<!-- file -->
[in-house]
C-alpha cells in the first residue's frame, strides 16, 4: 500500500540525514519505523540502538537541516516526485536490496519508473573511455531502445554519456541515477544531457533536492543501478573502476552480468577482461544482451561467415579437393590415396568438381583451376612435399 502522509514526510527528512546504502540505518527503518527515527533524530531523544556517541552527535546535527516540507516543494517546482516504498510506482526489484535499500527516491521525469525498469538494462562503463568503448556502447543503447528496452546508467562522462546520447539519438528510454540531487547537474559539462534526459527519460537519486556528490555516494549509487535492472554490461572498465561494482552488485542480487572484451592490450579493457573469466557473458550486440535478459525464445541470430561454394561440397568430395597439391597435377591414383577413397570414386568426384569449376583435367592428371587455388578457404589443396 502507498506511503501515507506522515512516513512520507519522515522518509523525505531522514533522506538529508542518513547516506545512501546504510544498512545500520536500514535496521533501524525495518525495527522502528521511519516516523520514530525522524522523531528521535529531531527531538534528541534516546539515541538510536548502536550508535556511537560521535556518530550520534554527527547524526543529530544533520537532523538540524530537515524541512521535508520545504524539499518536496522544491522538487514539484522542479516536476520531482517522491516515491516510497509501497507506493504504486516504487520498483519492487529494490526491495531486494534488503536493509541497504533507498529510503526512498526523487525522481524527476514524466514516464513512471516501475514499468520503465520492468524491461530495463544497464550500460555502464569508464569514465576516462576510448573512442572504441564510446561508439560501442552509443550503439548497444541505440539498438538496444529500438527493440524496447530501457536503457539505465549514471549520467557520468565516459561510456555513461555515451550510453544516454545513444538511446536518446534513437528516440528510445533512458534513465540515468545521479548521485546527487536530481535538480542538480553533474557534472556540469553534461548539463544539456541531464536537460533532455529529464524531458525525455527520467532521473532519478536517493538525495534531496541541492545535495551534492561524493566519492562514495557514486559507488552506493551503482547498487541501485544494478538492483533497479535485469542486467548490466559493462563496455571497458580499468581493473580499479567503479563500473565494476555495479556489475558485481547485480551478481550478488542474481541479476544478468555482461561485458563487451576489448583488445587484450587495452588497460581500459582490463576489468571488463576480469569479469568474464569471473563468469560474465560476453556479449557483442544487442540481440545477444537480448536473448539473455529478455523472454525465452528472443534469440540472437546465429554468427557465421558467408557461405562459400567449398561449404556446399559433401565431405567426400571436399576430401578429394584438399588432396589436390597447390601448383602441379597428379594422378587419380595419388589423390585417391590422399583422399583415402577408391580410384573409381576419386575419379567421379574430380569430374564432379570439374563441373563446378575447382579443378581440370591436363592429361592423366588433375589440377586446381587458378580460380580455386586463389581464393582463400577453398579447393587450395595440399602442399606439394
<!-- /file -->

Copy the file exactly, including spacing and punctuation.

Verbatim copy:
[in-house]
C-alpha cells in the first residue's frame, strides 16, 4: 500500500540525514519505523540502538537541516516526485536490496519508473573511455531502445554519456541515477544531457533536492543501478573502476552480468577482461544482451561467415579437393590415396568438381583451376612435399 502522509514526510527528512546504502540505518527503518527515527533524530531523544556517541552527535546535527516540507516543494517546482516504498510506482526489484535499500527516491521525469525498469538494462562503463568503448556502447543503447528496452546508467562522462546520447539519438528510454540531487547537474559539462534526459527519460537519486556528490555516494549509487535492472554490461572498465561494482552488485542480487572484451592490450579493457573469466557473458550486440535478459525464445541470430561454394561440397568430395597439391597435377591414383577413397570414386568426384569449376583435367592428371587455388578457404589443396 502507498506511503501515507506522515512516513512520507519522515522518509523525505531522514533522506538529508542518513547516506545512501546504510544498512545500520536500514535496521533501524525495518525495527522502528521511519516516523520514530525522524522523531528521535529531531527531538534528541534516546539515541538510536548502536550508535556511537560521535556518530550520534554527527547524526543529530544533520537532523538540524530537515524541512521535508520545504524539499518536496522544491522538487514539484522542479516536476520531482517522491516515491516510497509501497507506493504504486516504487520498483519492487529494490526491495531486494534488503536493509541497504533507498529510503526512498526523487525522481524527476514524466514516464513512471516501475514499468520503465520492468524491461530495463544497464550500460555502464569508464569514465576516462576510448573512442572504441564510446561508439560501442552509443550503439548497444541505440539498438538496444529500438527493440524496447530501457536503457539505465549514471549520467557520468565516459561510456555513461555515451550510453544516454545513444538511446536518446534513437528516440528510445533512458534513465540515468545521479548521485546527487536530481535538480542538480553533474557534472556540469553534461548539463544539456541531464536537460533532455529529464524531458525525455527520467532521473532519478536517493538525495534531496541541492545535495551534492561524493566519492562514495557514486559507488552506493551503482547498487541501485544494478538492483533497479535485469542486467548490466559493462563496455571497458580499468581493473580499479567503479563500473565494476555495479556489475558485481547485480551478481550478488542474481541479476544478468555482461561485458563487451576489448583488445587484450587495452588497460581500459582490463576489468571488463576480469569479469568474464569471473563468469560474465560476453556479449557483442544487442540481440545477444537480448536473448539473455529478455523472454525465452528472443534469440540472437546465429554468427557465421558467408557461405562459400567449398561449404556446399559433401565431405567426400571436399576430401578429394584438399588432396589436390597447390601448383602441379597428379594422378587419380595419388589423390585417391590422399583422399583415402577408391580410384573409381576419386575419379567421379574430380569430374564432379570439374563441373563446378575447382579443378581440370591436363592429361592423366588433375589440377586446381587458378580460380580455386586463389581464393582463400577453398579447393587450395595440399602442399606439394